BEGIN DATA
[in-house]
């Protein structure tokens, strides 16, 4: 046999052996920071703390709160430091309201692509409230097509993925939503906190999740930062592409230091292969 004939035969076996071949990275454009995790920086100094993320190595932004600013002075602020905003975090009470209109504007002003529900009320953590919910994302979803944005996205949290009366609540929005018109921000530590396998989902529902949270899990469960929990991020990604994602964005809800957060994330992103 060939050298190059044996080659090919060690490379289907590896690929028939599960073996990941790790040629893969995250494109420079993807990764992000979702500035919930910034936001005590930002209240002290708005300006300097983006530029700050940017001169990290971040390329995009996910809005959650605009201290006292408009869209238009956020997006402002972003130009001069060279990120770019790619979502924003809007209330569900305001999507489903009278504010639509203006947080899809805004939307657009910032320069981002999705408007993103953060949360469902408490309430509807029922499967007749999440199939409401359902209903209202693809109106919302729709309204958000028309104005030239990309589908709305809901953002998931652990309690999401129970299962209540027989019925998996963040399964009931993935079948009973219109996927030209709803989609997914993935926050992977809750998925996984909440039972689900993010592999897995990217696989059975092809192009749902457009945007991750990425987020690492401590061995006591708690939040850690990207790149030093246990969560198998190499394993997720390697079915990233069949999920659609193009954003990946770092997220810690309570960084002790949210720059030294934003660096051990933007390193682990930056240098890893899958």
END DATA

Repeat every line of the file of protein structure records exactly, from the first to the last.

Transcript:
[in-house]
């Protein structure tokens, strides 16, 4: 046999052996920071703390709160430091309201692509409230097509993925939503906190999740930062592409230091292969 004939035969076996071949990275454009995790920086100094993320190595932004600013002075602020905003975090009470209109504007002003529900009320953590919910994302979803944005996205949290009366609540929005018109921000530590396998989902529902949270899990469960929990991020990604994602964005809800957060994330992103 060939050298190059044996080659090919060690490379289907590896690929028939599960073996990941790790040629893969995250494109420079993807990764992000979702500035919930910034936001005590930002209240002290708005300006300097983006530029700050940017001169990290971040390329995009996910809005959650605009201290006292408009869209238009956020997006402002972003130009001069060279990120770019790619979502924003809007209330569900305001999507489903009278504010639509203006947080899809805004939307657009910032320069981002999705408007993103953060949360469902408490309430509807029922499967007749999440199939409401359902209903209202693809109106919302729709309204958000028309104005030239990309589908709305809901953002998931652990309690999401129970299962209540027989019925998996963040399964009931993935079948009973219109996927030209709803989609997914993935926050992977809750998925996984909440039972689900993010592999897995990217696989059975092809192009749902457009945007991750990425987020690492401590061995006591708690939040850690990207790149030093246990969560198998190499394993997720390697079915990233069949999920659609193009954003990946770092997220810690309570960084002790949210720059030294934003660096051990933007390193682990930056240098890893899958």